Artificial intelligence (AI) solutions that automatically extract information from digital histology images have shown great promise for improving pathological diagnosis. Prior to routine use, it is important to evaluate their predictive performance and obtain regulatory approval. This assessment requires appropriate test datasets. However, compiling such datasets is challenging and specific recommendations are missing. A committee of various stakeholders, including commercial AI developers, pathologists, and researchers, discussed key aspects and conducted extensive literature reviews on test datasets in pathology. Here, we summarize the results and derive general recommendations for the collection of test datasets. We address several questions: Which and how many images are needed? How to deal with low-prevalence subsets? How can potential bias be detected? How should datasets be reported? What are the regulatory requirements in different countries? The recommendations are intended to help AI developers demonstrate the utility of their products and to help regulatory agencies and end users verify reported performance measures. Further research is needed to formulate criteria for sufficiently representative test datasets so that AI solutions can operate with less user intervention and better support diagnostic workflows in the future.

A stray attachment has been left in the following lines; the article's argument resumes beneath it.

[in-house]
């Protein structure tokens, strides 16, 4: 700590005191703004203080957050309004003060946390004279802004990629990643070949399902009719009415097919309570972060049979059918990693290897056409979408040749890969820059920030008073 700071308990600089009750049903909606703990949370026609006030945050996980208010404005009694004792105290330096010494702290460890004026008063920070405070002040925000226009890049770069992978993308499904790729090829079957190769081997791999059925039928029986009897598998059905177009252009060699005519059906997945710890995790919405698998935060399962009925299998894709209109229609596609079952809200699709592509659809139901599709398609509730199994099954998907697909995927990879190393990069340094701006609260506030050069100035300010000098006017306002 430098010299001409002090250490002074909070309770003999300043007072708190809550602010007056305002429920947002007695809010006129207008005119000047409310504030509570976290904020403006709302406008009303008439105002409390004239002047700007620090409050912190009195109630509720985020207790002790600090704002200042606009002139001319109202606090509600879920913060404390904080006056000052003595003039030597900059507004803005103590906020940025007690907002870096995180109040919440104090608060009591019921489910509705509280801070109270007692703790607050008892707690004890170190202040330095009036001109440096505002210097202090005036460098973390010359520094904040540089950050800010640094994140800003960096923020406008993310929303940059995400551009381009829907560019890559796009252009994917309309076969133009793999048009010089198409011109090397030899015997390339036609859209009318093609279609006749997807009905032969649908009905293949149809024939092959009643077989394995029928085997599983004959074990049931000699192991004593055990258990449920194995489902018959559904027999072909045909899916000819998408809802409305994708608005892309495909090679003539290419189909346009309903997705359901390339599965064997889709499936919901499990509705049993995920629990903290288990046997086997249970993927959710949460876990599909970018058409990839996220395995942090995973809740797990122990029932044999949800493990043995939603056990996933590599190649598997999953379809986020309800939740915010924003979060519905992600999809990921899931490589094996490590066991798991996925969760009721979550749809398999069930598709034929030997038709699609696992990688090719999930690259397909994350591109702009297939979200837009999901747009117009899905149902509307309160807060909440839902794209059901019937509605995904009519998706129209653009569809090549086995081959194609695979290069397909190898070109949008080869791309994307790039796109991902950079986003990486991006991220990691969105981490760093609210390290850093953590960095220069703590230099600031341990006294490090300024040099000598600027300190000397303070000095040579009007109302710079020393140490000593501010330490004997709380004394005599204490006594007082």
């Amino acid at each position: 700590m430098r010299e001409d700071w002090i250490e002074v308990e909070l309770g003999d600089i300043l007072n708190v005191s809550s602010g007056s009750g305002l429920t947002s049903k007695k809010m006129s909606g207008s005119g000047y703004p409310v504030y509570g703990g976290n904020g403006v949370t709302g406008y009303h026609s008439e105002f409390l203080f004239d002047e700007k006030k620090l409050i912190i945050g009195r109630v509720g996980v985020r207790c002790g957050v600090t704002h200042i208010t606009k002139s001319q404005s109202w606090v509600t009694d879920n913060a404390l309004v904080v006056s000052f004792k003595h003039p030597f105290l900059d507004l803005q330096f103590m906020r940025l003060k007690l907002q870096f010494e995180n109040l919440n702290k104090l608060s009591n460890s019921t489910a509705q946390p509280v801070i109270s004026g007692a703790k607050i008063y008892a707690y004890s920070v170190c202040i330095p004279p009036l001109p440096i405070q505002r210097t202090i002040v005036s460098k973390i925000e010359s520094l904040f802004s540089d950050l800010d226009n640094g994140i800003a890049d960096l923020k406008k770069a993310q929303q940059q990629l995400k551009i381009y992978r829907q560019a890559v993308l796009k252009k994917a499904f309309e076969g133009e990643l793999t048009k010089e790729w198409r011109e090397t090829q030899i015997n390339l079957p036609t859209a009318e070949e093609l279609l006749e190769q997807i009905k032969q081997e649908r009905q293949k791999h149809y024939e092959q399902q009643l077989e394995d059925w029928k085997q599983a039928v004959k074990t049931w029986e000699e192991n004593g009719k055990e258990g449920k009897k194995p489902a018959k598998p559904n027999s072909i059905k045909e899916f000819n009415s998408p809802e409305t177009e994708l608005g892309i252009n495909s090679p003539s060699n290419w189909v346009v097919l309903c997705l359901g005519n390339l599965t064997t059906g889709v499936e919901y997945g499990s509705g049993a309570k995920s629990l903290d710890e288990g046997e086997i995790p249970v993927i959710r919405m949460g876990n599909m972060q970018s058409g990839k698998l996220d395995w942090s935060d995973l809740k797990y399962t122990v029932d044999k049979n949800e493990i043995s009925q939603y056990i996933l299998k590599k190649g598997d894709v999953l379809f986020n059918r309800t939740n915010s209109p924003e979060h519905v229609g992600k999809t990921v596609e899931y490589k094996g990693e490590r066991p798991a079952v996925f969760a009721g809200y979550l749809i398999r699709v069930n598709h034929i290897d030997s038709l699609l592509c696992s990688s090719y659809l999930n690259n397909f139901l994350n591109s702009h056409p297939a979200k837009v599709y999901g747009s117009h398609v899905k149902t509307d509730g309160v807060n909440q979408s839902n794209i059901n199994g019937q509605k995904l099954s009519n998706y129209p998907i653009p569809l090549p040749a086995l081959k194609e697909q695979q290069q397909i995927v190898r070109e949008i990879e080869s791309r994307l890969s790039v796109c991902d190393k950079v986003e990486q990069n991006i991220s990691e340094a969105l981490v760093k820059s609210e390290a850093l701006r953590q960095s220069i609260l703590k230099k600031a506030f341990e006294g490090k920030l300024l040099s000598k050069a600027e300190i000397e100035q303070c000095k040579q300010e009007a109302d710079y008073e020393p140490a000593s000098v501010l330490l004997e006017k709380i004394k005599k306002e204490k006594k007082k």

Noisy probabilistic relational rules are a promising world model representation for several reasons. They are compact and generalize over world instantiations. They are usually interpretable and they can be learned effectively from the action experiences in complex worlds. We investigate reasoning with such rules in grounded relational domains. Our algorithms exploit the compactness of rules for efficient and flexible decision-theoretic planning. As a first approach, we combine these rules with the Upper Confidence Bounds applied to Trees (UCT) algorithm based on look-ahead trees. Our second approach converts these rules into a structured dynamic Bayesian network representation and predicts the effects of action sequences using approximate inference and beliefs over world states. We evaluate the effectiveness of our approaches for planning in a simulated complex 3D robot manipulation scenario with an articulated manipulator and realistic physics and in domains of the probabilistic planning competition. Empirical results show that our methods can solve problems where existing methods fail.